I’d like to tell you I’m playing there because of all this history and Tiger lore, but the fact is the old Scotsman from GolfNow gave me a very aggressively priced tee time, which no other courses were offering!
After that, however, it’s all work, and I’m looking forward to interviewing a number of IBM Tivoli luminaries for the IBM Pulse Livestream channel, including some of our business partners, analysts, and the man himself, Deepak Advani, the general manager of IBM Tivoli.
I want to also remind you of Pulse on Vivastream, where you can go do some preliminary social networking. Also check out the killer feature there in the right hand column of the main page, the “DIY Videos” where you can get some early previews of Pulse session speakers. Kil-ler.
In fact, let me do this: Below is my list of “Everything You Ever Needed To Know About IBM Pulse 2013 But Were Afraid to Ask Turbo”:
- Hashtag: #ibmpulse — all roads lead back to Twitter. Twitter is all-seeing and all-knowing at Pulse 2013.
- Vivastream at Pulse — How you can maintain your crazy Pulse schedule, find your long, lost systems admin buddy…orrr, that really cute girl whose lip you accidentally bused in that crazy, countrified Carrie Underwood mosh pit.
- IBM Pulse 2013 Conference Site — If you’re lost at IBM Pulse…or even if you’re not…this is always a good place to start. You can also use this page to find the video interviews I’ll start conducting on Monday.
- IBM Pulse Smart Site (Registered attendees only) — The official keeper of your IBM Pulse calendar.
- IBM Pulse On Facebook — Because we recognize there are people like me who spend way too much time on Facebook, and if you want to get their attention…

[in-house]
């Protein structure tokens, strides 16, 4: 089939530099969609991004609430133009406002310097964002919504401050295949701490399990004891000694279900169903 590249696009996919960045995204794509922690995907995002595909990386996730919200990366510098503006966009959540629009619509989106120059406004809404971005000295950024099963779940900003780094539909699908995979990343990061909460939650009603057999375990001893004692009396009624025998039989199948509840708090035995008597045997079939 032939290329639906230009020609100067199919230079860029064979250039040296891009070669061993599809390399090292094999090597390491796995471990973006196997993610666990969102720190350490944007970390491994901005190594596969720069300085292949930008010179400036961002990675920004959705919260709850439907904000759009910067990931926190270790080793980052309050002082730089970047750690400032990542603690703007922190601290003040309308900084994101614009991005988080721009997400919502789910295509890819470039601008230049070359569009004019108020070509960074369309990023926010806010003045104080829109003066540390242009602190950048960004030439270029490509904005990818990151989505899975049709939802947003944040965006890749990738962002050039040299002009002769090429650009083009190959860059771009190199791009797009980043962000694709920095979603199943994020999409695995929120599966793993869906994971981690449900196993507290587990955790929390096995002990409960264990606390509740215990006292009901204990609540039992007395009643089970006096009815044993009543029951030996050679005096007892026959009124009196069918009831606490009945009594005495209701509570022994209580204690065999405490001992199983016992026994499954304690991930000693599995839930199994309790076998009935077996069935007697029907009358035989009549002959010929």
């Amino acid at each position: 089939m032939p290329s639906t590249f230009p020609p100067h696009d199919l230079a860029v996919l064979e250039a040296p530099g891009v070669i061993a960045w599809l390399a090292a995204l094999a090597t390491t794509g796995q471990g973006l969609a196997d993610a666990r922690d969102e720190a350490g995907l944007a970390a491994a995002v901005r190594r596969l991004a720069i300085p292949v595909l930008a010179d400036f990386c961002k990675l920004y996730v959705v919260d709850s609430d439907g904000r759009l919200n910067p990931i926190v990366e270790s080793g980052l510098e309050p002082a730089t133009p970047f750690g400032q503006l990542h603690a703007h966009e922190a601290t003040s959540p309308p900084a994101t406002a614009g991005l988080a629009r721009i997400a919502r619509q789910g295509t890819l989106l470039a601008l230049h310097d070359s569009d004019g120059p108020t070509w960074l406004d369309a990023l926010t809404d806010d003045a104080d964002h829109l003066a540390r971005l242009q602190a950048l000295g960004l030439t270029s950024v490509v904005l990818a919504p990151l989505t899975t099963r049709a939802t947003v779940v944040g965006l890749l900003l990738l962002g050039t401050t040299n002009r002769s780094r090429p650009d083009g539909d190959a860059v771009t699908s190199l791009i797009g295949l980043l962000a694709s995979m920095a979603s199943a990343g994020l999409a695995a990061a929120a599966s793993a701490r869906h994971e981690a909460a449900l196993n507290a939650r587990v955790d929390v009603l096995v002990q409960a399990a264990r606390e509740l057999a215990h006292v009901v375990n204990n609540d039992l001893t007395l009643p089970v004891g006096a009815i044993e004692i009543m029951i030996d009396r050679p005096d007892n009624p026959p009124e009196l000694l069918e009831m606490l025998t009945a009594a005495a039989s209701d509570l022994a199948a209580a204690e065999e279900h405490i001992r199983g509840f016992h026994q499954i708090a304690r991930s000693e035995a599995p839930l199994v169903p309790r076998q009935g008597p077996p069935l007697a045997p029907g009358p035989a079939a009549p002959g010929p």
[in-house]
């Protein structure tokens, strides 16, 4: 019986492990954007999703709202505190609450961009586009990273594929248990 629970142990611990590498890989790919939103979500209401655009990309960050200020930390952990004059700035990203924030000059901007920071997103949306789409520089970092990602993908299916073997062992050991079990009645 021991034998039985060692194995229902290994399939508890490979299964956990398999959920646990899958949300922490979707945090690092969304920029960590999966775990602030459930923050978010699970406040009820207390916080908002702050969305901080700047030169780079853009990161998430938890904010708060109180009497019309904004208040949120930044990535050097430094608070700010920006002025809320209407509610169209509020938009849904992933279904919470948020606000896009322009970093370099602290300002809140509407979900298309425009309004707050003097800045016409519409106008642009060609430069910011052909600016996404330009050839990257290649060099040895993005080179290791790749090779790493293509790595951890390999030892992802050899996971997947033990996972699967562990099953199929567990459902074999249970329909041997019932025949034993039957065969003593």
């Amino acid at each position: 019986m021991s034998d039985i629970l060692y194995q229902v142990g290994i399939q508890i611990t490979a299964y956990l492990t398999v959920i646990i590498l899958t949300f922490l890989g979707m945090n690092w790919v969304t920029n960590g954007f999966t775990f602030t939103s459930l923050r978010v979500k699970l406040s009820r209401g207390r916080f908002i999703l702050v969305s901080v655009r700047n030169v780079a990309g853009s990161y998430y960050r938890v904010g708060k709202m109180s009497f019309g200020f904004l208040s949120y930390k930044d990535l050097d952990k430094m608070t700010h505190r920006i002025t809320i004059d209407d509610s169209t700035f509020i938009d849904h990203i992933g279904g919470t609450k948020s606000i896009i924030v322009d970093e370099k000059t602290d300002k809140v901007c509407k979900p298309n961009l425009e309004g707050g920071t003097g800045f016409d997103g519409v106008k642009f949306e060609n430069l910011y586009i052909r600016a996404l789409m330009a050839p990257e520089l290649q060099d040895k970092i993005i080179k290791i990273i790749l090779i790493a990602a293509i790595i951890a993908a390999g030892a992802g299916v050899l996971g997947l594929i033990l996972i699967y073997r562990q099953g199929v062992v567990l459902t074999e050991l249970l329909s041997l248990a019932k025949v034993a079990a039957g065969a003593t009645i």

And now I want to pass you on to my good friend Rebecca’s Top Things You Shouldn’t Miss at Pulse 2013 — it does not include a round with Turbo at Las Vegas National, but other than that, it’s a great list.
Meanwhile, keep an eye for me on Saturday. I’ll be the one driving down the Las Vegas Strip looking for errant drives.
More IBM clouds are on the horizon.
Today, IBM announced the availability of some new online software services from our Tivoli business that will help provide improved automation and control of IT Service desk functions.
The new solution, which will be offered as a monthly subscription offering, can help organizations large and small with their help desks, which often deal with labor-intensive services like onboarding new hires, fixing laptops, and resolving IT issues.
Many companies struggle with slow, inefficient service request handling because the the core their application support, networking, facilities an IT assets aren’t integrated and depend on manual updates. Yet IBM estimates that only 5 percent of service and support issues are resolved by self-service, making automation and integration crucial for service management.
To help meet this demand for automating IT service functions, IBM Tivoli Live – service manager will allow clients to start small with IT Service Desk functionality and grow into more extensive IT automation services as a company’s needs change.
Since IBM Tivoli Live –service manager is delivered on the IBM Cloud and based on a subscription model, the service reduces the complexity and management required by on-premise deployment.